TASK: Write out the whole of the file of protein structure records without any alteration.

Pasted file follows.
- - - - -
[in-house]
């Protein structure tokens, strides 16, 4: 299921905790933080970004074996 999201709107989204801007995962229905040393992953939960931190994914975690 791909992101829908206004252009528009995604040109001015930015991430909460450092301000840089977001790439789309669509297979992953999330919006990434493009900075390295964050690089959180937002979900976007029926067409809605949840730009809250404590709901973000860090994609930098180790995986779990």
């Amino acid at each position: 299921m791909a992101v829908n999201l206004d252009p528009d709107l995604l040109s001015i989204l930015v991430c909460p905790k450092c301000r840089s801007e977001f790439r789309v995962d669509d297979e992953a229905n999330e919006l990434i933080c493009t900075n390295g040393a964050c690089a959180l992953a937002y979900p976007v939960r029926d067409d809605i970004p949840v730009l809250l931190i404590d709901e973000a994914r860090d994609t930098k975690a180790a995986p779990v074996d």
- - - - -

[in-house]
């Protein structure tokens, strides 16, 4: 299921905790933080970004074996 999201709107989204801007995962229905040393992953939960931190994914975690 791909992101829908206004252009528009995604040109001015930015991430909460450092301000840089977001790439789309669509297979992953999330919006990434493009900075390295964050690089959180937002979900976007029926067409809605949840730009809250404590709901973000860090994609930098180790995986779990």
């Amino acid at each position: 299921m791909a992101v829908n999201l206004d252009p528009d709107l995604l040109s001015i989204l930015v991430c909460p905790k450092c301000r840089s801007e977001f790439r789309v995962d669509d297979e992953a229905n999330e919006l990434i933080c493009t900075n390295g040393a964050c690089a959180l992953a937002y979900p976007v939960r029926d067409d809605i970004p949840v730009l809250l931190i404590d709901e973000a994914r860090d994609t930098k975690a180790a995986p779990v074996d």